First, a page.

At the close of World War II the Americans "liberated" sufficient components to
assemble 200 to 300 V-2's from the underground factory, the Mittelwerk, near
Nordhausen, Germany. These materials, body sections, tail assemblies, engines,
controls, etc. were brought to WSPG with many of the less sensitive items simply
stored out in the arid desert. The main danger in this came from sand abrasion
and infiltration. There were cases where some items were either not available in
sufficient numbers or not compatible with American launch interface facilities, in
which case domestic sources and materials had to be substituted. One example was
tail fin assemblies that were built by Douglas Aircraft, as there were not enough
of the German version available.
The purpose behind all of this was to use these V-2's as upper atmosphere research
vehicles carrying scientific experiments from JPL, Johns Hopkins and other such
organizations. This currently was the responsibility of General Electric Corp., but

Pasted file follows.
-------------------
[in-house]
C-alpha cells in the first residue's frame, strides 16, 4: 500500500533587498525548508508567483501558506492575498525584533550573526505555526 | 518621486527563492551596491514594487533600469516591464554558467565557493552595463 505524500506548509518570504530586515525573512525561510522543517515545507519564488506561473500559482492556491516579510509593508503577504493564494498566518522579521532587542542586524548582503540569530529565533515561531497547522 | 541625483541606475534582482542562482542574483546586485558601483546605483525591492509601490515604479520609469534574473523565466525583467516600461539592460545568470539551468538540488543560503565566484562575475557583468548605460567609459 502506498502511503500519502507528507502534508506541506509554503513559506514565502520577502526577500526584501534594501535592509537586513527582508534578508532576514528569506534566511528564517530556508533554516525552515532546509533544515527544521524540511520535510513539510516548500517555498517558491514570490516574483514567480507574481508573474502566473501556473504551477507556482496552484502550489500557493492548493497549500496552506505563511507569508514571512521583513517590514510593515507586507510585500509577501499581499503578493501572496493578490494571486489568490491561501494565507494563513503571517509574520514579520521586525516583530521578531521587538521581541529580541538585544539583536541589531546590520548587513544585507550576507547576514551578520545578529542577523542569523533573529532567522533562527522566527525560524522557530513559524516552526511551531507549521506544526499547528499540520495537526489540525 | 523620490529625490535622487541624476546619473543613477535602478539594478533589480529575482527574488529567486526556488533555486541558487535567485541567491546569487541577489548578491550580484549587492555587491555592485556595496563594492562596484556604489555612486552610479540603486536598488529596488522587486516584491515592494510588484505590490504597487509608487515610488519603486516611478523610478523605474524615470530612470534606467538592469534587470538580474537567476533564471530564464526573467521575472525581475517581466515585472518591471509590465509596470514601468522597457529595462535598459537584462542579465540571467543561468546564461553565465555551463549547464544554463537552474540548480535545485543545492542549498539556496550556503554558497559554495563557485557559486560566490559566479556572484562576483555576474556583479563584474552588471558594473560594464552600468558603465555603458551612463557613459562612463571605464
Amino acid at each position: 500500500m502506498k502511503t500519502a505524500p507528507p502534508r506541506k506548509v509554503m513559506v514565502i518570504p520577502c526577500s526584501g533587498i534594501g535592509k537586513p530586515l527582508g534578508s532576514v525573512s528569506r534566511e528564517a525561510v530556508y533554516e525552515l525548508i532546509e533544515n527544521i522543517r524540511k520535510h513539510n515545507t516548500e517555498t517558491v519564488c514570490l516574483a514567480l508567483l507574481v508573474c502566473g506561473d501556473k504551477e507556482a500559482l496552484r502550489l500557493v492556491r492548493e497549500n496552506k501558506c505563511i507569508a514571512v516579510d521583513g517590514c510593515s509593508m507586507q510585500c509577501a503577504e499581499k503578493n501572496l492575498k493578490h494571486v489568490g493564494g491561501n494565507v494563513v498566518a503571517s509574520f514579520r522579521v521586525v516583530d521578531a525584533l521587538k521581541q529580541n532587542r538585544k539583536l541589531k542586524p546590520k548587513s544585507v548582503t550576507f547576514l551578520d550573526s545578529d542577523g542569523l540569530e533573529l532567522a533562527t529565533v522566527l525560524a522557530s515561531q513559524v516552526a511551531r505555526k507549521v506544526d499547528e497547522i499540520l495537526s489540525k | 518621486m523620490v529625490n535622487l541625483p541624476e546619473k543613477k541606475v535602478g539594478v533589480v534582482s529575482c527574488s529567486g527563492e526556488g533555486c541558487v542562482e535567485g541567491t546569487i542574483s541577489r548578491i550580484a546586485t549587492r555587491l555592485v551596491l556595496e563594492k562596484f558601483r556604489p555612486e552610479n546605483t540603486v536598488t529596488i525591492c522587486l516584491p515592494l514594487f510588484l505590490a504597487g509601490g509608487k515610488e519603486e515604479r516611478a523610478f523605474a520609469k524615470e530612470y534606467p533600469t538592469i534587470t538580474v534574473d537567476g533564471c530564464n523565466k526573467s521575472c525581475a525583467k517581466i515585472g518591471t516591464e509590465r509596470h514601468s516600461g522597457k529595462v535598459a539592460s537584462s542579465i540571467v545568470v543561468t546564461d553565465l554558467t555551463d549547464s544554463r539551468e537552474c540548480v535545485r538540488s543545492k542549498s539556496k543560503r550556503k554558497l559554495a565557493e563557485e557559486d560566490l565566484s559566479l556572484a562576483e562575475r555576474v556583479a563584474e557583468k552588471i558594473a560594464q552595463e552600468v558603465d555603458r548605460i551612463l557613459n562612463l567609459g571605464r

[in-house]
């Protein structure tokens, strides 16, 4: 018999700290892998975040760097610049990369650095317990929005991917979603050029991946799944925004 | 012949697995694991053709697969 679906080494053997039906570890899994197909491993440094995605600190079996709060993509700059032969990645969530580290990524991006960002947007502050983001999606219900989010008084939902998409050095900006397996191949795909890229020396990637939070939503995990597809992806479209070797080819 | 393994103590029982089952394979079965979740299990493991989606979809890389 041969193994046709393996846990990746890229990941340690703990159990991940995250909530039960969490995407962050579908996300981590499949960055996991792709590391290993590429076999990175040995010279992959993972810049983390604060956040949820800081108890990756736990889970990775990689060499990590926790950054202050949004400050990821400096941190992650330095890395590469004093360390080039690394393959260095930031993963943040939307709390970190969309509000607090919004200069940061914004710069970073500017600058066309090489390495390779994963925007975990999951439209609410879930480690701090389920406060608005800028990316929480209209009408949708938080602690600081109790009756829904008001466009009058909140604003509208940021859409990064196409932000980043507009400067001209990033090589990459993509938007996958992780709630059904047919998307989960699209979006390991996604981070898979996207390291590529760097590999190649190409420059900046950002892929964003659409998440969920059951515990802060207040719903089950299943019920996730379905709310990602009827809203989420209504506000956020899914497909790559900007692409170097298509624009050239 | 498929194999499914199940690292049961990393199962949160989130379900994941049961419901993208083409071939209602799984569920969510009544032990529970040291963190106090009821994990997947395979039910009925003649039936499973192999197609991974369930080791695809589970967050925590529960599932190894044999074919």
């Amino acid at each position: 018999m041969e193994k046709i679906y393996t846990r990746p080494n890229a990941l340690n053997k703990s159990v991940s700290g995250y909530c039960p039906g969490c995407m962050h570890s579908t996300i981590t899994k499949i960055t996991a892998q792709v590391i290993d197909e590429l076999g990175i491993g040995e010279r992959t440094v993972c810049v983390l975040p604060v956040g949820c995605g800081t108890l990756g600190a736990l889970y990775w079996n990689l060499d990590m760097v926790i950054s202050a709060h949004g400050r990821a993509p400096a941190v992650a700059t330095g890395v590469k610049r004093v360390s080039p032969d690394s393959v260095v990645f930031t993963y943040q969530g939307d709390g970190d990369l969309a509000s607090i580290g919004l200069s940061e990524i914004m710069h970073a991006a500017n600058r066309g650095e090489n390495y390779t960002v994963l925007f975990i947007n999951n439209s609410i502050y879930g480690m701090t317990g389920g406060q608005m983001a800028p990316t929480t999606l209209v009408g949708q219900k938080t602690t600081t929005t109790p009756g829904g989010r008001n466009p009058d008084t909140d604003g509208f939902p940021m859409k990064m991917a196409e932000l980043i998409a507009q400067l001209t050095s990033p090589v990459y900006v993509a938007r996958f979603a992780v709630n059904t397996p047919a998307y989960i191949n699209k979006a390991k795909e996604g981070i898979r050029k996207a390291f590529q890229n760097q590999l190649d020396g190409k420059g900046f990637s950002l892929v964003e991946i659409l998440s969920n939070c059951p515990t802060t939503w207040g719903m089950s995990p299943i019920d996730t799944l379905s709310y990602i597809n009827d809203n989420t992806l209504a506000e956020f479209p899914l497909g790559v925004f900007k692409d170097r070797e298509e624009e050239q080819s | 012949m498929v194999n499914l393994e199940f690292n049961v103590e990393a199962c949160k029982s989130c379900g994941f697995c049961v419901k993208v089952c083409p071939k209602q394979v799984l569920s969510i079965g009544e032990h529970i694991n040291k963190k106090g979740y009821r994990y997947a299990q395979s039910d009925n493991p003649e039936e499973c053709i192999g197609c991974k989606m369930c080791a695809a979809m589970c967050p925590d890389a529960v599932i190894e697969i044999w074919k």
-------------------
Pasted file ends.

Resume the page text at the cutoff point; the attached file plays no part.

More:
their contract was expiring and the Army was taking over the operation themselves.
The V-2 Section worked alongside the GE personnel for several months in an effort
to transfer knowledge that the GE people had acquired. There were few tech manuals
or the like available. During this period several of the Section members, including
myself, were in the blockhouse with the GE crew for the launch of GE's V-2 #55 (the
55th rocket to be launched by them).
The explosion was tremendous when the missile blew up on the pad as the Main Stage
or "GO" sequence of the launch was initiated!
OOPS! V-2 #55, June 14,1951
Imagine your reaction at having 4 1/2 tons of alcohol and 5 1/2 tons of LOX (liquid
oxygen) exploding just 50 yards away from you. The blockhouse felt like it was bouncing
up and down, even though it had 8 to 10 foot thick concrete walls and a 12-foot deep
pyramidal concrete roof. We knew we were safe from the explosion, however our immediate
concern was the possibility of being fried alive if the burning liquid oxygen and alcohol
mixture from the missile's ruptured fuel tanks should flow thru the tunnel used to carry
control wiring from the blockhouse to the missile. It was some time later that we
learned the tunnel had been constructed with a vertical labyrinth pattern to prevent
just such an occurrence from happening.
This particular event was touched on briefly in both picture and story in the article
"Pushing the Button" in the March 1988 issue of AIR & SPACE magazine.